RC Model Tires:
Drift Car Tires
Monster Truck Tires
Rock Crawler Tires
Touring Car Tires
Hot Bodies Tires
Redcat Racing Tires
Thunder Tiger Tires
RC Model Wheels:
Drift Car Wheels
Monster Truck Wheels
Rock Crawler Wheels
Touring Car Wheels
Hot Bodies Wheels
Redcat Racing Wheels
Thunder Tiger Wheels
It Might be Tomorrow.
Or, for Common items, try a similar Model or Chassis type.
|★ Radio Controlled Model Accessories: ★|
Batteries + Chargers
Hints and Tips
All you need to know about Radio Controlled Model Tires
Rubber Tires ALWAYS should have either soft sponge or rubber inserts. They will not function as they should without them. And if you are totaly serious about your racing they should be glued to the rims.
You should also have at least three different compounds (Soft, Medium and Hard) fo varying track temperatures in On Road tarmac racing Touring cars, and varying pin sizes for carpet and of course Off Road racing Buggies.
Before mounting your Tires I would recommend asking around the more experienced racers at your local club as to what inserts they use. Even the top level racers rely on a bit of local knowledge on tracks they have never raced before.
1/ Once you have decided what inserts to use, position them inside the Tires ready to go onto the rims.
2/ You will need strong fingers to pull and manoever the Tires over the rims so you may need the help of an adult. (I would recommend NOT using metal Tire leavers or a spoon as they can not only damage the fragile plastic rims but can also put small tears in the rubber, that could cause problems later)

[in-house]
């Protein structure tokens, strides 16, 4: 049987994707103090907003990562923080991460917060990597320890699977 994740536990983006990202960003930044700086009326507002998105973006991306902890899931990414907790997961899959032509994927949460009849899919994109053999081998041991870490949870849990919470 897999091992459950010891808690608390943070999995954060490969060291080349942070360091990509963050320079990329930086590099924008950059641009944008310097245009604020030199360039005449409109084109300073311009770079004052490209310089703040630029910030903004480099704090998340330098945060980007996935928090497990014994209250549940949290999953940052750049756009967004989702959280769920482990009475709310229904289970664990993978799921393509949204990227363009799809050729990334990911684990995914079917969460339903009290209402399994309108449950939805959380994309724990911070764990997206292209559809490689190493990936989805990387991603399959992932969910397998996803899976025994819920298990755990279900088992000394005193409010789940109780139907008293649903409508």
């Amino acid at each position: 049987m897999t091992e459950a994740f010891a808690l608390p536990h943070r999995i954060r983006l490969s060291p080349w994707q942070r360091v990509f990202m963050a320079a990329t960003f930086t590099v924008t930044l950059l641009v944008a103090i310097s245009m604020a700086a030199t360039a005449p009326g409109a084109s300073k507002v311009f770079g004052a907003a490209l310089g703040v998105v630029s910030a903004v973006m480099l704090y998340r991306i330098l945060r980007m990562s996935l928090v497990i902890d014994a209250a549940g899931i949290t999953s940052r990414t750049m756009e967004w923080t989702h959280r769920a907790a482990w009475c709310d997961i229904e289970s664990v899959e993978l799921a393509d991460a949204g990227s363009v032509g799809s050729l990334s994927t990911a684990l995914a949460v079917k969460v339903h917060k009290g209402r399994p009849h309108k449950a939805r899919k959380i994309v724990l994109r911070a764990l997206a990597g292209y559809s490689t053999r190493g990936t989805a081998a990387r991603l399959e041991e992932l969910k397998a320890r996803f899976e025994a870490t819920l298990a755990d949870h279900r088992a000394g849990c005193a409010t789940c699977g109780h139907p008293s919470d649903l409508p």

The techneque I recommend is to first of all hook the Tire on one side of the rim, then using the thumb and forefinger, grip the Tire and pull it upwards and over into position around the middle of the wheel, then over to its final position on the far side so that the beading is seated in the spigot. then position the near side beading in the opposite spiggot making sure the sponge (or rubber) incert is not trapped and positioned centrally.
3/ You have the option of either gluing or not gluing your tires on. If the track you race at is not too grippy you can get away with it, but on high grip tracks there is the possibility the tire might pull away from the rim and ruin your race.
My recommendation in that case is to glue.
Superglue is the thing to use. To do this carefully pull the beeding out of its seating put on a spot of glue then quickly push it back down. repeat this about 6 times around each side of the wheel.
Superglue can be dangerous, so this is best done by an adult.
Sponge Tires can be puchased either pre mounted, glued and trued on the rims or seperately. Fitting the Tires onto the rims can be messy so here are a few tips to make it a bit easier.
If you are fitting new Tires on old rims make sure the old sponge Tire is completely removed, to do this I recomend using a wood lathe and a bat or piece of wood with medium grit emery paper stuck to it ... sand paper will also work, but emery is harder wearing ... This will also be used for trueing the wheel, described later.
1/ Mount the Tires on the rims. Make sure they are reasonably tight on the rims, too loose and you might have problems.
2/ I find this to be easier if either in the lathe or on the car itself (but be carefull with that glue)